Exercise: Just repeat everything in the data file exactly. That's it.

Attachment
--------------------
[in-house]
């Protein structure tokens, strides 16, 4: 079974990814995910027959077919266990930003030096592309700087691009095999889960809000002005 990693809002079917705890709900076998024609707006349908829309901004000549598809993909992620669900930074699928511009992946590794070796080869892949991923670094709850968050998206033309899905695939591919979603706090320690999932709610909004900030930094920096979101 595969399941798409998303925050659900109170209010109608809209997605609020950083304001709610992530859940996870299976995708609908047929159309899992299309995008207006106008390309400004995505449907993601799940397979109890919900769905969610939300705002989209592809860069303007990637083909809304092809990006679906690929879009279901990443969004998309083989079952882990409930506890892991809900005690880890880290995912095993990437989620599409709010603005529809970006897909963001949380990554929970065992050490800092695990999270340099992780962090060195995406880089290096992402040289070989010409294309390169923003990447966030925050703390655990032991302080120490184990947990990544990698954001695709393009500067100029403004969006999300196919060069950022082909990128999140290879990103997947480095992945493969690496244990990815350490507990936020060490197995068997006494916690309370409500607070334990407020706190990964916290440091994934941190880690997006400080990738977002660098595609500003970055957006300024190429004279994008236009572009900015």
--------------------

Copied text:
[in-house]
């Protein structure tokens, strides 16, 4: 079974990814995910027959077919266990930003030096592309700087691009095999889960809000002005 990693809002079917705890709900076998024609707006349908829309901004000549598809993909992620669900930074699928511009992946590794070796080869892949991923670094709850968050998206033309899905695939591919979603706090320690999932709610909004900030930094920096979101 595969399941798409998303925050659900109170209010109608809209997605609020950083304001709610992530859940996870299976995708609908047929159309899992299309995008207006106008390309400004995505449907993601799940397979109890919900769905969610939300705002989209592809860069303007990637083909809304092809990006679906690929879009279901990443969004998309083989079952882990409930506890892991809900005690880890880290995912095993990437989620599409709010603005529809970006897909963001949380990554929970065992050490800092695990999270340099992780962090060195995406880089290096992402040289070989010409294309390169923003990447966030925050703390655990032991302080120490184990947990990544990698954001695709393009500067100029403004969006999300196919060069950022082909990128999140290879990103997947480095992945493969690496244990990815350490507990936020060490197995068997006494916690309370409500607070334990407020706190990964916290440091994934941190880690997006400080990738977002660098595609500003970055957006300024190429004279994008236009572009900015």